…for something completely different. My wife and I are expecting our first child in a few months, which is wonderful and all, but means that we are faced with the daunting task of coming up with a name. Being data analysis types (she much more than me), and subscribing to the philosophy that there is no problem that Python can’t solve, we decided to write competing scripts to select a good subset of names. This is my first crack at a script (which I’ve titled BAMBI for BAby naMe BIas), I’ve also posted the code to Github. That will stay up to date as I refine my method (in case you too would like Python to name your child).

My general approach was to take the list of baby names used in 2014 and published by the Social Security Agency here, bias against the very rare and very common names (personal preference), then somehow use a combination of our birth dates and a random number generator to create a list of names for further consideration. Okay, let’s give it a go…

First, define some variables. Their use will be apparent later. Obviously replace 999999 with the real values.

get = 100 # how many names do you want returned? wife_bday = 999999 my_bday = 999999 due_date = 999999 aatc = 999999 # address at time of conception size = (wife_bday + my_bday) / (due_date / aatc) start_letters = ['V','M'] # restrict names to those that start with these letters, can leave as empty list if no restriction desired sex = 'F' # F or M

Then import the necessary modules.

import matplotlib import numpy as np import matplotlib.pyplot as py import math import scipy.stats as sps

Define a couple of variables to hold the names and abundance data, then read the file from the SSA.

p = [] # this will hold abundance names = [] # this will hold the names with open('yob2014.txt', 'r') as names_in: for line in names_in: line = line.rstrip() line = line.split(',') if line[1] == sex: if len(start_letters) > 0: if line[0][0] in start_letters: n = float(line[2]) p.append(float(n)) names.append(line[0]) else: n = float(line[2]) p.append(float(n)) names.append(line[0])

Excellent. Now the key feature of my method is that it biases against both very rare and very common names. To take a look at the abundance distribution run:

py.hist(p, bins = 100)

Ignore the ugly X-axis. Baby name abundance follows a logarithmic distribution; a few names are given to a large number of babies, with a long “tail” of rare baby names. In 2014 Emma led the pack with 20,799 new Emmas welcomed into the world. My approach – I have no idea if it’s at all valid, so use on your own baby with caution – was to fit a normal distribution to the sorted list of names. I got the parameters for the distribution from the geometric mean and standard deviation (as the arithmetic mean and SD have no meaning for a log distribution). The geometric mean can be calculated with the gmean function, I could not find a ready-made function for the geometric standard deviation:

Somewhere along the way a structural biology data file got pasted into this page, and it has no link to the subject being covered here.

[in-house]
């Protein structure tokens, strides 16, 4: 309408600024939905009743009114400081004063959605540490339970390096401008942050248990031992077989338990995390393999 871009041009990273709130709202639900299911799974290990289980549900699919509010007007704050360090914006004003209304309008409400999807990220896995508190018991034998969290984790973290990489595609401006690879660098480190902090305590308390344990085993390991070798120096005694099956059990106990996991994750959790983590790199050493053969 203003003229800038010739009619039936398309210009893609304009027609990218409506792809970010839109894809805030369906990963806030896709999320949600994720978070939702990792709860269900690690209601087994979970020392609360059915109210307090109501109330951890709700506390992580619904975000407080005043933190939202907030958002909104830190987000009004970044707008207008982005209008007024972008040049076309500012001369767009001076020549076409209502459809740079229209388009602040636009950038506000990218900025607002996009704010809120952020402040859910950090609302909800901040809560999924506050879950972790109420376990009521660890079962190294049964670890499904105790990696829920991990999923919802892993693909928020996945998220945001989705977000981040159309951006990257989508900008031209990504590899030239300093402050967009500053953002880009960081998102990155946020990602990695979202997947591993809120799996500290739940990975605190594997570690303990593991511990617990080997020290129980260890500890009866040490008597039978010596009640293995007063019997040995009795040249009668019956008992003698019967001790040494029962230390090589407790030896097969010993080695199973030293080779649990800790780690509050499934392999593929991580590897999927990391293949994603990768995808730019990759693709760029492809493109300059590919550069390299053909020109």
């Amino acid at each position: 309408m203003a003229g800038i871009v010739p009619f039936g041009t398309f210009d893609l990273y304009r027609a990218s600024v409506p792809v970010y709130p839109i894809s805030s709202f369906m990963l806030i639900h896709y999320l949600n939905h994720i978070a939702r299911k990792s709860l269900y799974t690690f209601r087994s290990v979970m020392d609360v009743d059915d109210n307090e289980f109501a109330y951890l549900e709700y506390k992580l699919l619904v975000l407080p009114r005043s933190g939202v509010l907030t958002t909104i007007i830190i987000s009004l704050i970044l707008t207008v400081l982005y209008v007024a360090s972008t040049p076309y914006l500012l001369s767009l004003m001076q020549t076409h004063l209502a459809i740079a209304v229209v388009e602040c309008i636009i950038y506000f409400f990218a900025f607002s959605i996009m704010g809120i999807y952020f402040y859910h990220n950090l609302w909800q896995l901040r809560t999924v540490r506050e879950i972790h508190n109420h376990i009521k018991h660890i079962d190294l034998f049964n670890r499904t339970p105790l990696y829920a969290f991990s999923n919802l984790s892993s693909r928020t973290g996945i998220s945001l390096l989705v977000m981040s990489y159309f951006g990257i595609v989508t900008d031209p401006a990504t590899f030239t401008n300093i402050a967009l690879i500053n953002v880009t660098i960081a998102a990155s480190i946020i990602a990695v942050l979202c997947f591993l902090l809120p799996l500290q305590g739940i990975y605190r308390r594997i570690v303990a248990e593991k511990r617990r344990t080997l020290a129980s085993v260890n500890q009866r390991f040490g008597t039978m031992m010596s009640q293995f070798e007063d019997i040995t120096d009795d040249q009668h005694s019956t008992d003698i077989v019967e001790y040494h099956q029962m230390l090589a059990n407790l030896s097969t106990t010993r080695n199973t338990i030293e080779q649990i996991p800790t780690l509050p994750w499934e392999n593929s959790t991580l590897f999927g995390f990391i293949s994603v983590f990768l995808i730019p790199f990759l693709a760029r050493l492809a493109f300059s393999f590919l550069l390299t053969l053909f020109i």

geo_mean = sps.mstats.gmean(p) print 'mean name abundance is', geo_mean def calc_geo_sd(geo_mean, p): p2 = [] for i in p: p2.append(math.log(i / geo_mean) ** 2) sum_p2 = sum(p2) geo_sd = math.exp(math.sqrt(sum_p2 / len(p))) return(geo_sd) geo_sd = calc_geo_sd(geo_mean, p) print 'the standard deviation of name abundance is', geo_sd ## get a gaussian distribution of mean = geo_mean and sd = geo_sd ## of length len(p) dist_param = sps.norm(loc = geo_mean, scale = geo_sd) dist = dist_param.rvs(size = sum(p)) ## now get the probability of these values print 'wait for it, generating name probabilities...' temp_hist = py.hist(dist, bins = len(p)) probs = temp_hist[0] probs = probs / sum(probs) # potentially max(probs)

At this point we have a list of probabilities the same length as our list of names and preferencing names of middle abundance. The next and final step is to generate two pools of possible names. The first pool is derived from a biased-random selection that takes into account the probabilities, birth dates, due date, and address at time of conception. The second, truly random pool is a subset of the first with the desired size (here 100 names).

possible_names = np.random.choice(names, size = size, p = probs, replace = True) final_names = np.random.choice(possible_names, size = get, replace = False)

And finally, print your list of names! I recommend roulette or darts to narrow this list further.

with open('pick_your_kids_name.txt', 'w') as output: for name in final_names: print name print >> output, name

Haha, love it 🙂

Congrats!!

I love this Jeff and Sarah! Nerds ; )